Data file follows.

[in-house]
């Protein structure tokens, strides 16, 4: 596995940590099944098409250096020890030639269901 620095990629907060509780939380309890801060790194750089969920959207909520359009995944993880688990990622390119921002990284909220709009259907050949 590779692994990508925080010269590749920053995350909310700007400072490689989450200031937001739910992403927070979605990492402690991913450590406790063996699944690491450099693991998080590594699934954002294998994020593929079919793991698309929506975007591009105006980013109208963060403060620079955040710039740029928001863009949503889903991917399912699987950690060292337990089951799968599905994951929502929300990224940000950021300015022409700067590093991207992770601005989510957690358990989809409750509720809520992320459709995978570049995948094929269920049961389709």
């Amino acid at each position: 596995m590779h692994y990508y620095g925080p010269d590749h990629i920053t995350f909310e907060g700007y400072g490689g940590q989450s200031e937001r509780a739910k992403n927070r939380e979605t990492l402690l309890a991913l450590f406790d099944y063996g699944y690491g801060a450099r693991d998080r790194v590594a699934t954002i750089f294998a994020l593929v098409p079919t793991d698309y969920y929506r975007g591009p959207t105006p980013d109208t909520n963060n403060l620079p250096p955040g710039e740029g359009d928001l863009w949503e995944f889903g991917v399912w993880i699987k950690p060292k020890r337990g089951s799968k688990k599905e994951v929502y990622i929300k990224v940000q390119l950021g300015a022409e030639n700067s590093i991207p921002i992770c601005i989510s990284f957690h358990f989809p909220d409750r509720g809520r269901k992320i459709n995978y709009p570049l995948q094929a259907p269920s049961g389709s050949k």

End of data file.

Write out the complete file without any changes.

[in-house]
């Protein structure tokens, strides 16, 4: 596995940590099944098409250096020890030639269901 620095990629907060509780939380309890801060790194750089969920959207909520359009995944993880688990990622390119921002990284909220709009259907050949 590779692994990508925080010269590749920053995350909310700007400072490689989450200031937001739910992403927070979605990492402690991913450590406790063996699944690491450099693991998080590594699934954002294998994020593929079919793991698309929506975007591009105006980013109208963060403060620079955040710039740029928001863009949503889903991917399912699987950690060292337990089951799968599905994951929502929300990224940000950021300015022409700067590093991207992770601005989510957690358990989809409750509720809520992320459709995978570049995948094929269920049961389709």
């Amino acid at each position: 596995m590779h692994y990508y620095g925080p010269d590749h990629i920053t995350f909310e907060g700007y400072g490689g940590q989450s200031e937001r509780a739910k992403n927070r939380e979605t990492l402690l309890a991913l450590f406790d099944y063996g699944y690491g801060a450099r693991d998080r790194v590594a699934t954002i750089f294998a994020l593929v098409p079919t793991d698309y969920y929506r975007g591009p959207t105006p980013d109208t909520n963060n403060l620079p250096p955040g710039e740029g359009d928001l863009w949503e995944f889903g991917v399912w993880i699987k950690p060292k020890r337990g089951s799968k688990k599905e994951v929502y990622i929300k990224v940000q390119l950021g300015a022409e030639n700067s590093i991207p921002i992770c601005i989510s990284f957690h358990f989809p909220d409750r509720g809520r269901k992320i459709n995978y709009p570049l995948q094929a259907p269920s049961g389709s050949k």